1 Pisarevskii, Grigorii Grigorevich, Iz istorii inostrannoi kolonizacii v Rossii XVIII v. (po neizdannym arkhivnym dokumentam) (Moscow, 1909), pp. 221ff.
2 Kontenius to Ekspediciia Gosudarstvennogo Khoziaistva, 14 October 1798--Centralnyi
Gosudarstvennyi Istoricheskii Arkhiv (further CGIA, Fond 383/29/161.
3 Bartlett, Roger P. Human Capital: The Settlement of Foreigners in Russa.1762-1804 (Cambridge, 1979).
4 Protocol Ekspediciia Gosudarstvennogo Khoziaistva, 27 October 1799, resolution of the Pravitel' stvennyi Senat, 1 February and 21 March, and of the Tsar, 6 April 1800-CGIA, Fond 383/29/161.
5 Kozodavlev to Barclay de Tolly, 11 and 20 July 1813-CGIA, Fond 383/29/388, pp.3f., 23ff.
6 Leibbrandt, Georg. Die Auswanderung der Schwaben nach Rußland 1816-1823. Ein schwäbisches Zeit-und Charakterbild (Stuttgart, 1928).
7 CGIA, Fond 383/29/471.
8 Malinowsky, Josef Aloys. Die Planerkolonien am Azowschen Meer (Stuttgart, 1928).
9 Hafa, Herwig. Die Brüdergemeinde Sarepta. Ein Beitrag zur Geschichte des Wolgadeutschtums (Breslau, 1936).
10 Dr. Evstarii Zverak to Kochubei, 18 September 1803-CGIA, Fond 383/29/191, 4f.; report Kontenius, 24 March, and Richelieu, 28 March 1805, both to Kochubei-CGIA, Fond 383/29/251.
11 See e.g. Kontenius to Ministerstva Vnutrennykh Del, 4 February 1805-CGIA, Fond 383/29/251.
12 Polnoe Sobranie Zakonov Rossiiskoj Imperii XVI 11879ff. and XXVIII 21163; Polons'ka-
Vasylenko, Natalija Dmytrivna. The Settlement of the Southern Ukraine (1750-1775) (New York 1855), pp. 201ff.
13 Goerz, H. Die Molotschnaer Ansiedlung. Entstehung, Entwicklung und Untergang.
Steinbach/Manitoba 1950, p. 19. "Opisanie kolonii Iuzhnoi Rossii." Severnyi Arkhiv 1824, No. 9, p. 147.
14 Mukhanov, Petr Aleksandrnvich. "Obozraenie inostrannykh kolonii v Novo-Rossiskom krae." Severnyi Arkniv, No. 8, 1823, pp. 39ff.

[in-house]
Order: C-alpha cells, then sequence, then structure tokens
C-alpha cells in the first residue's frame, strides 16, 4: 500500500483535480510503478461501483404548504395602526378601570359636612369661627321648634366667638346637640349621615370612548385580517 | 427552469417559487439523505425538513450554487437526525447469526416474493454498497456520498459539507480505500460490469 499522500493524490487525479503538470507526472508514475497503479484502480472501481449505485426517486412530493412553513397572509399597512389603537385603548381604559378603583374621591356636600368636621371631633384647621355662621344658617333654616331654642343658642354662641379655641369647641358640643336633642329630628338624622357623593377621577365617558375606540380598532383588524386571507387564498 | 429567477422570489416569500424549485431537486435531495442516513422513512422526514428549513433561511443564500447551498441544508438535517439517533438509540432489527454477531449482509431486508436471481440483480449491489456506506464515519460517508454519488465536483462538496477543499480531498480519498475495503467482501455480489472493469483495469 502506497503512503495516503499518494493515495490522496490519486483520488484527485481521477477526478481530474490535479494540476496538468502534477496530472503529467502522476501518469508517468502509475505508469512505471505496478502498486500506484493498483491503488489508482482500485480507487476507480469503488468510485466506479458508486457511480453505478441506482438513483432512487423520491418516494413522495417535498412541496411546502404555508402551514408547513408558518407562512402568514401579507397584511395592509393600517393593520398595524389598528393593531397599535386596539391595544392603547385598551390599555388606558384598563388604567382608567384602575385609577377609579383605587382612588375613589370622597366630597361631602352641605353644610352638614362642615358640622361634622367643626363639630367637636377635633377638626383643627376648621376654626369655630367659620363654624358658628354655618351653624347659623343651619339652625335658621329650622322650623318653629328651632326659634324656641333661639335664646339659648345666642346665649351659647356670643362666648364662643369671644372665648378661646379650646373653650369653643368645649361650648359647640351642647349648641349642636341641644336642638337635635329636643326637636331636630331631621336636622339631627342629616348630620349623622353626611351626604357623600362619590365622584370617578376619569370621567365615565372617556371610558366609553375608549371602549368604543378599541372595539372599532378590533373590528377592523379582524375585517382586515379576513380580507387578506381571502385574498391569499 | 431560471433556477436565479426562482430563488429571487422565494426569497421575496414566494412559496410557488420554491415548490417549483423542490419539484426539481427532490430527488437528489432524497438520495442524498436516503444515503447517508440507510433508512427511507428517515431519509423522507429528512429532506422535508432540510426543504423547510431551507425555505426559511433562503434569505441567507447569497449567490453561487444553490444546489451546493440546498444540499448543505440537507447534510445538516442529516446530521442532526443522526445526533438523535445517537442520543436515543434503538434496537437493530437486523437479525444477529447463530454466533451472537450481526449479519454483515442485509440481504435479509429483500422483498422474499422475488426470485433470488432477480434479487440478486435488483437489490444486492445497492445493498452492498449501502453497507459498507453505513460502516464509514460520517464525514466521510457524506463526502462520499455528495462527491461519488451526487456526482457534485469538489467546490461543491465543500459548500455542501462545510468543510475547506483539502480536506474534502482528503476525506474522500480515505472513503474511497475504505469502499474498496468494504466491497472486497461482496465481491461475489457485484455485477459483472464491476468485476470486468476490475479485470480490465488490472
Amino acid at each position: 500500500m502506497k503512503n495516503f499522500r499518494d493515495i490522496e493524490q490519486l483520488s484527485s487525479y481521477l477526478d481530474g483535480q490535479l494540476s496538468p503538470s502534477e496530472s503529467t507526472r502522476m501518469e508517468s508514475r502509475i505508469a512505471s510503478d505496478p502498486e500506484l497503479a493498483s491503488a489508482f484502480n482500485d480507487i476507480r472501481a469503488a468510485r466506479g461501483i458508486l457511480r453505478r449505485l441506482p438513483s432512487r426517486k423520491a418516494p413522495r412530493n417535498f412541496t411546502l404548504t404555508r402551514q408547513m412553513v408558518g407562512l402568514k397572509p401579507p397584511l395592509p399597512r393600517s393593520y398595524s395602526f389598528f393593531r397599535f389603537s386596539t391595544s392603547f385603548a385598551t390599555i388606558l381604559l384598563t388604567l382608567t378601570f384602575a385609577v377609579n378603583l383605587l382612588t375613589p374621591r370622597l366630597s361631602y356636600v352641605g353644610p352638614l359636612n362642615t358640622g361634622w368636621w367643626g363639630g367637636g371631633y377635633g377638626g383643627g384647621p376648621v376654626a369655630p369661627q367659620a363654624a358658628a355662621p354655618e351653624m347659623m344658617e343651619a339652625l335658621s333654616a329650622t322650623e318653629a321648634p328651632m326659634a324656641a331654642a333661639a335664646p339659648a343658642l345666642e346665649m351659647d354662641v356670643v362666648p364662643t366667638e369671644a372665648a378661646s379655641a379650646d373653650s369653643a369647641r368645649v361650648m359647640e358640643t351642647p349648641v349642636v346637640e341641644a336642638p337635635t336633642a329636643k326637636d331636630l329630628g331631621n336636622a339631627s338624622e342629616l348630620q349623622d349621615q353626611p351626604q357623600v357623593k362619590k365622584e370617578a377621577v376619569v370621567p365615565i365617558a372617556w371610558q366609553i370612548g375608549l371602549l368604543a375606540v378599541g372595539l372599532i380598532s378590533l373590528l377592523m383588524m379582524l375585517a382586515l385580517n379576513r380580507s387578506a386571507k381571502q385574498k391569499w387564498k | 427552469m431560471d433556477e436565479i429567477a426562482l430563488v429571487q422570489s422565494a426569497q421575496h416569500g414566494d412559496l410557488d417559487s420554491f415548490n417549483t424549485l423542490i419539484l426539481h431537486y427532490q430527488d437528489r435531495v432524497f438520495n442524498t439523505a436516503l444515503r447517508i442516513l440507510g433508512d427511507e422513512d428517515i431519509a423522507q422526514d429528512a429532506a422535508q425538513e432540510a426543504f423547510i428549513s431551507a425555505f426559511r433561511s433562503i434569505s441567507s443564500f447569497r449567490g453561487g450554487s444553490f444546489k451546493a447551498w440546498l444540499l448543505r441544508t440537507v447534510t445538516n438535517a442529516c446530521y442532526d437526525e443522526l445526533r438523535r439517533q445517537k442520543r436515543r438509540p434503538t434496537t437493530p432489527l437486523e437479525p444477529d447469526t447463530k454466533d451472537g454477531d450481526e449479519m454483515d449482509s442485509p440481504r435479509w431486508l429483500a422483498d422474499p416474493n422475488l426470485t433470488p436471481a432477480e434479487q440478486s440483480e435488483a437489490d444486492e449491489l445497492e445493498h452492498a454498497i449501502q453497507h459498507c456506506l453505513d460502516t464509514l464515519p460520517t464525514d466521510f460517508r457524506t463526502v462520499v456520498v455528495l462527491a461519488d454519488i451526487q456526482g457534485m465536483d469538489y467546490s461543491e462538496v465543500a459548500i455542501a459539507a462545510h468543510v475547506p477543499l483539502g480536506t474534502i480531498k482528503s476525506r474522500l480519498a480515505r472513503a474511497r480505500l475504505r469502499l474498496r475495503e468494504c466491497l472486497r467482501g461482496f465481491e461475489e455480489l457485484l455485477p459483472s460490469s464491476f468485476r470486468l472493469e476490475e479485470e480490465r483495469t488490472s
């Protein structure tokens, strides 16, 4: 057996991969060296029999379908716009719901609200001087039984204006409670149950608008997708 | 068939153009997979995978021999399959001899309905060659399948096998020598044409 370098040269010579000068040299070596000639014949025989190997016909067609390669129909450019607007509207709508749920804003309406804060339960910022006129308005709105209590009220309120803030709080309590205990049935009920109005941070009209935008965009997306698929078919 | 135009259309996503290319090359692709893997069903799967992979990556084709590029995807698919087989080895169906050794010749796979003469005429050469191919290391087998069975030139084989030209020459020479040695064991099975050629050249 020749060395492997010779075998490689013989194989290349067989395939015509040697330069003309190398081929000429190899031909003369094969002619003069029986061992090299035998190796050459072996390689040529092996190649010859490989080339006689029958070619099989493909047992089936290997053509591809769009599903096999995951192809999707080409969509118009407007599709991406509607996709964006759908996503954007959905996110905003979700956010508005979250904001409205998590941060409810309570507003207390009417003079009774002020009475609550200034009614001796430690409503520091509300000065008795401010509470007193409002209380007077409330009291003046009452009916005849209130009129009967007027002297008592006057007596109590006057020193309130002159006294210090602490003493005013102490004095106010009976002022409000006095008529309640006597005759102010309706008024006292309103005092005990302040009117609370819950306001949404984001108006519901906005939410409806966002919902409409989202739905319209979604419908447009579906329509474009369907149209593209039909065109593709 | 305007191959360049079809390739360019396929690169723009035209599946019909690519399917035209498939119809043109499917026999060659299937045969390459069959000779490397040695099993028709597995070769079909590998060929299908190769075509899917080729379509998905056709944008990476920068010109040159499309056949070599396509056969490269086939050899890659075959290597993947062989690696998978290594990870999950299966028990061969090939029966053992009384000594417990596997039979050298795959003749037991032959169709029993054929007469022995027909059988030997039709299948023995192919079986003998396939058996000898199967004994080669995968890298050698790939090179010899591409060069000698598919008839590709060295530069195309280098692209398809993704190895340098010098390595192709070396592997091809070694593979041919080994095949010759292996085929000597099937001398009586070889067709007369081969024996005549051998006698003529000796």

15 Isaac, Franz. Die Molotschnaer Mennoniten. Ein Beitrag zur Geschichte derselben. Aus Akten älterer und neuerer Zeit, wie auch auf Grund eigener Erlebnisse und Erfahrungen dargestellt. Halbstadt/Taurien 1908, pp. 16ff.; Epp, David H. Johann Cornies. Züge aus seinem Leben und Wirken. Ekaterinoslav and Berdiansk 1909, pp. 58-78. Shtakh, Jacob. Ocherki iz istorii i sovremennoi zhizni iuzhno-russkikh kolonistov (Moscow, 1916), 152.
16 Malinovskii, Lev V. "Ekonomicheskoe i social'noe razvitie kolonistskoi derevni v iuzhnoi Rossii v pervoi polovine XIX v." Istoricheskie zapiski 109 (1983), p. 194. Unterhaltungsblatt für die Ansiedler im südlichen Rußland 12 (1857), No. 1, 19.
17 Vibbe (Wiebe), I. "Kratkoe obozrenie sostoianiia sel'skogo khoziaistva v okruge Molochnykh kolonistov za 1851 g." Zhurnal Sel'skogo Khoziaistva i Ovcevodstva 1853, No. 3, pp. 284-298. "Statisticheskie svedeniia o inostrannykh poselencev v Rossii." Zhurnal Ministerstva Vnutrennykh Del No. 4, (1838), p. 66.
18 Rempel, David G. The Mennonite Colonies in New Russia. A Study of their Settlement and Economic Development from 1789 to 1914. PhD. diss. Stanford, Ca. 1933, p 242.
19 Oleksenko, S. "Berdianskii uezd v sel'sko-khoziaistvennoi otnoshenii." Izvestiia Petrovskoi Sel'sko- Khoziaisvennoi Akademii 1889 goda. Vypusk 1, 56.